Dec 15, 2009

rel=canonical part two

Google today officially announced support for cross-domain rel=canonicals.  This is a very important step.  I talked about rel=canonical when we announced it 10 months ago.  This tweak will be very useful in a variety of cases.  A few interesting ones:

  1. Any place where you want to move your site to a new domain but can't control server headers.  This can be really useful to help avoid lock in on free hosts for example.
  2. Companies that register several domain names as landing pages for offline advertising, a practice often used for tracking performance of the campaign, can now keep users on the original domain but keep spiders going to the right place so Google doesn't end up with 10 copies of the site.
  3. Syndicating content - if your syndication partner agrees - you can now make sure that your "link juice" flows back to the original article in Google.
I think we'll see lots of creative uses of this tweak in the future as we've seen with the original rel=canonical.  Let's just hope those creative talents are used for the power of good.

5 comments:

Jon Black said...

hey greg,

this is a great post. very helpful. my question is whether you feel that the rel=canonical link element can be used in place of an actual 301 redirect, or simply in conjunction with it?

cheers!

Greg said...

I commented on this a little bit in my previous post on rel=canonical. There are cases where 301s make no sense (print friendly pages for example). There are cases where rel=canonical is also less than ideal - such as moving an entire website. don't you want users bookmarking the new site?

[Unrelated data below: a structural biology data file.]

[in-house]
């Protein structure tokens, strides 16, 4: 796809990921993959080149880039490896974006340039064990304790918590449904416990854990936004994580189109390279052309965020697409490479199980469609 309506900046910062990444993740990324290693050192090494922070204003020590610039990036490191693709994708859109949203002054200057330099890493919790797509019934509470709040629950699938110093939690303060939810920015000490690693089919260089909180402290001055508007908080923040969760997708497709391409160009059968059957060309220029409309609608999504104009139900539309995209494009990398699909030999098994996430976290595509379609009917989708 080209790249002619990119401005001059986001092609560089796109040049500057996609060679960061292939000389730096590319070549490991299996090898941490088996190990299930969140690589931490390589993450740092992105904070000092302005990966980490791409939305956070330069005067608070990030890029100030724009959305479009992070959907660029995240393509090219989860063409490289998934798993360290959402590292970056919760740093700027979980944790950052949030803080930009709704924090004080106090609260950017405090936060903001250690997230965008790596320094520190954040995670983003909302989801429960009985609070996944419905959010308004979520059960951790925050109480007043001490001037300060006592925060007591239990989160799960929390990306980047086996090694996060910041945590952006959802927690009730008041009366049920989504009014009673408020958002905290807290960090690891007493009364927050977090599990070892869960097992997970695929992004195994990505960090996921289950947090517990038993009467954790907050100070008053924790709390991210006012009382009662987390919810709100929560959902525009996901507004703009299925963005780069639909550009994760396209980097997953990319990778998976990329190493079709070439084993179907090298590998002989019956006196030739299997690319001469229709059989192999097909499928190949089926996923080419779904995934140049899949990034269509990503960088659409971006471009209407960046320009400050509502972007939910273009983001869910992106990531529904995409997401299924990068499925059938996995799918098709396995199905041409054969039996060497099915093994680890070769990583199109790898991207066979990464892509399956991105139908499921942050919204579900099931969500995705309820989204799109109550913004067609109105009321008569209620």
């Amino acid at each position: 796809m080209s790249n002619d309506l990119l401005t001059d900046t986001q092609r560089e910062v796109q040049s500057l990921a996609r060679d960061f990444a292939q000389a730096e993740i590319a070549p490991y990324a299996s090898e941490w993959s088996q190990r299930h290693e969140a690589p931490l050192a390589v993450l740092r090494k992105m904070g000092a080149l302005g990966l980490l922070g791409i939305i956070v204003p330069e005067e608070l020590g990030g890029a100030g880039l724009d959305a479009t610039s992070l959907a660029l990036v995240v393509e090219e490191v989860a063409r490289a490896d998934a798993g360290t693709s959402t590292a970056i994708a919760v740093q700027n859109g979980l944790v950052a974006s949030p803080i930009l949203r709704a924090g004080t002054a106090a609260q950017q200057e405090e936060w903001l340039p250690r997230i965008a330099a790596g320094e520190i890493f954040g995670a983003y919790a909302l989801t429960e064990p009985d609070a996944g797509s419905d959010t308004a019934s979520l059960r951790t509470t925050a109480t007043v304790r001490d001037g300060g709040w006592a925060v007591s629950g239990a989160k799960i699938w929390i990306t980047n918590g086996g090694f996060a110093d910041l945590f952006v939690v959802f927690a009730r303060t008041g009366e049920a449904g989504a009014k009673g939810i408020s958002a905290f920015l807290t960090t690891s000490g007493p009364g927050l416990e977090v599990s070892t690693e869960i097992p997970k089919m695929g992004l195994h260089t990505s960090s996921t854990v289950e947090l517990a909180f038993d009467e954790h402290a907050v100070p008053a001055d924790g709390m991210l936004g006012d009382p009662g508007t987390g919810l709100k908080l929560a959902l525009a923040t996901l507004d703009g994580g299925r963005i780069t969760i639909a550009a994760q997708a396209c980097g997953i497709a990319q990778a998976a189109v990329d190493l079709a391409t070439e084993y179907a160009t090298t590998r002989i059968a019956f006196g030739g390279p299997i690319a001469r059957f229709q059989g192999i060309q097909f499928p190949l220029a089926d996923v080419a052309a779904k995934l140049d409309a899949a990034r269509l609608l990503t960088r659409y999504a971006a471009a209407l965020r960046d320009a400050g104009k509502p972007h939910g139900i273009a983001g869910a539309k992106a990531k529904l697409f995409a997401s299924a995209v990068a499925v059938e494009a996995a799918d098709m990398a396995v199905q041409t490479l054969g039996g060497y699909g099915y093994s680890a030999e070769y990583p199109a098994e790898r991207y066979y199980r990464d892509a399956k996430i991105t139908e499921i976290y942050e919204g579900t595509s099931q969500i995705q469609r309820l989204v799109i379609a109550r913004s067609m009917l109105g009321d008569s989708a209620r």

Obviously you can't actually use both techniques on the same page, but you both are useful in different situations.

Mr. Christopher said...
This comment has been removed by a blog administrator.
Greg said...

Christopher, I'd generally recommend against doing this multiple duplicate subdomains approach in the first place. I'm guessing that you are doing this to try to target search engines, not because it is a meaningful way for users to navigate your site. This is a frowned upon practice, see for reference the google webmaster guidelines: "Don't create multiple pages, subdomains, or domains with substantially duplicate content.".

That said, Google recommends that rel=canonical tags use absolute (full path) URLs. So, if you need these subdomains, and I'm understanding you correctly, I'd have http://idaho-weddings.oursite.com/local-resources/idaho.php have a rel=canonical tag to http://www.oursite.com/local-resources/idaho.php

Greg said...

I didn't realize that one of the previous comments had real URLs in them. I'm deleting the previous comment for this reason alone, and reposting it here with the URLs modified. If the author would like to contact me to discuss further, my email address, as published on this blog elsewhere, is ggrothau@gmail.com. I don't, as a rule, give out my @google address.

The comment was:

We have a situation on our site where we list different vendors for each state. The URL's are structured like http://idaho-weddings.example.com/local-resources/idaho.php and http://alabama-weddings.example.com/local-resources/alabama.php, etc. for all 50 states (and some cities also). But those subdomains are actually mirrored images of www. Meaning you can drop the alabama-weddings and stick in www and its the same thing.

The problem is that the user can dig down into that states vendors (/alabama/caterers.php or alabama/florists.php, etc.), so does the rel=canonical need to reflect the entire URL on every page or does it just need to reflect what the subdomain should be? Because if I just put www.example.com in the rel=canonical on those pages, it's just going to redirect to the main page I'm assuming. So I may have answered my own question, but just checking because this seems like a root level thing and I'm just trying to see how the rel=canonical also applies to the multiple pages on a subdomain beyond just the main page.